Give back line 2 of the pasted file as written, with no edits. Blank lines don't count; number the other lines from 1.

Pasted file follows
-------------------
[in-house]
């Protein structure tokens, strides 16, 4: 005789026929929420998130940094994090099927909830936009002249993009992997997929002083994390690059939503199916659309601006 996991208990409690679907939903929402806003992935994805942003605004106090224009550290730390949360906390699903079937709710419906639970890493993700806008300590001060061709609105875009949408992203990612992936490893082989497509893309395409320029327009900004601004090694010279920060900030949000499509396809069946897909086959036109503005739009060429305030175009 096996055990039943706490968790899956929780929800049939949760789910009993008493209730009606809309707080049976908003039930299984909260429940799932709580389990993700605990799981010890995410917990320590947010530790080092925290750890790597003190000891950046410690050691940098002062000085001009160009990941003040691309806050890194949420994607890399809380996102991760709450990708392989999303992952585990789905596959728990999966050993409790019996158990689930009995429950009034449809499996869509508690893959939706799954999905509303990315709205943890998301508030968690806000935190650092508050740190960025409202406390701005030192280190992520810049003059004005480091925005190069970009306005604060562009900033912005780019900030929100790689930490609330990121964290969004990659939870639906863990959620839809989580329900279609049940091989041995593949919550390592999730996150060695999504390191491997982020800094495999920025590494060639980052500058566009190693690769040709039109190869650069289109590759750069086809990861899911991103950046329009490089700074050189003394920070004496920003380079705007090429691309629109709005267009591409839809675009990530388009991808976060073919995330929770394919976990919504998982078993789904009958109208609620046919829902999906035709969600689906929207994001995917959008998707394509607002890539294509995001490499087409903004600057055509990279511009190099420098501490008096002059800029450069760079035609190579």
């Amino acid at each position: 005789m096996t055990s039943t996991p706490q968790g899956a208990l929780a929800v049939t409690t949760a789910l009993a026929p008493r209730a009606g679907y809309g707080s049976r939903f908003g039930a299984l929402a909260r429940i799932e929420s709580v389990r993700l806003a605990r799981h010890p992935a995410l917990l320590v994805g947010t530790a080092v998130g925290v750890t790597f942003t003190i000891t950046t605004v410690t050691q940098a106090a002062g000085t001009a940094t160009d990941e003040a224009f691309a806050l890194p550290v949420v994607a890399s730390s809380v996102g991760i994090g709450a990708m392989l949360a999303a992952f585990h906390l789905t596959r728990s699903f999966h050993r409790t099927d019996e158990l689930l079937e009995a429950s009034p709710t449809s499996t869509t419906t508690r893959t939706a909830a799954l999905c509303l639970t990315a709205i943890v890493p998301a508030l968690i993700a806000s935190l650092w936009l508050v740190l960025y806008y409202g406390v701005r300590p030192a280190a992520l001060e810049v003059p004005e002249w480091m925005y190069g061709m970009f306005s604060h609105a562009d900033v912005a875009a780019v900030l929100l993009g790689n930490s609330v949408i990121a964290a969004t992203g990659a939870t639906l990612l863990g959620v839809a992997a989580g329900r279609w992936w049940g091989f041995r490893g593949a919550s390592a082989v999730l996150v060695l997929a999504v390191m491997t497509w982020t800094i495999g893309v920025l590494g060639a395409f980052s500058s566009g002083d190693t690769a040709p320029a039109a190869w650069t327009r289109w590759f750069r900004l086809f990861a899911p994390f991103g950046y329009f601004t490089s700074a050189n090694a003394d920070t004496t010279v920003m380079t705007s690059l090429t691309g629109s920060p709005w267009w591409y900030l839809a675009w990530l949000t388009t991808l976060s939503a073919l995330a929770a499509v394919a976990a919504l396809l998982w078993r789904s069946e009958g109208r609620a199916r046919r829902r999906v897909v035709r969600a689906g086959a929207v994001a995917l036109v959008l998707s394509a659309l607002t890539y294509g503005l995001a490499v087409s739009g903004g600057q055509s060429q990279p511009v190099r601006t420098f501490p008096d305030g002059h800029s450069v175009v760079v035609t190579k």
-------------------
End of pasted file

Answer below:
């Protein structure tokens, strides 16, 4: 005789026929929420998130940094994090099927909830936009002249993009992997997929002083994390690059939503199916659309601006 996991208990409690679907939903929402806003992935994805942003605004106090224009550290730390949360906390699903079937709710419906639970890493993700806008300590001060061709609105875009949408992203990612992936490893082989497509893309395409320029327009900004601004090694010279920060900030949000499509396809069946897909086959036109503005739009060429305030175009 096996055990039943706490968790899956929780929800049939949760789910009993008493209730009606809309707080049976908003039930299984909260429940799932709580389990993700605990799981010890995410917990320590947010530790080092925290750890790597003190000891950046410690050691940098002062000085001009160009990941003040691309806050890194949420994607890399809380996102991760709450990708392989999303992952585990789905596959728990999966050993409790019996158990689930009995429950009034449809499996869509508690893959939706799954999905509303990315709205943890998301508030968690806000935190650092508050740190960025409202406390701005030192280190992520810049003059004005480091925005190069970009306005604060562009900033912005780019900030929100790689930490609330990121964290969004990659939870639906863990959620839809989580329900279609049940091989041995593949919550390592999730996150060695999504390191491997982020800094495999920025590494060639980052500058566009190693690769040709039109190869650069289109590759750069086809990861899911991103950046329009490089700074050189003394920070004496920003380079705007090429691309629109709005267009591409839809675009990530388009991808976060073919995330929770394919976990919504998982078993789904009958109208609620046919829902999906035709969600689906929207994001995917959008998707394509607002890539294509995001490499087409903004600057055509990279511009190099420098501490008096002059800029450069760079035609190579």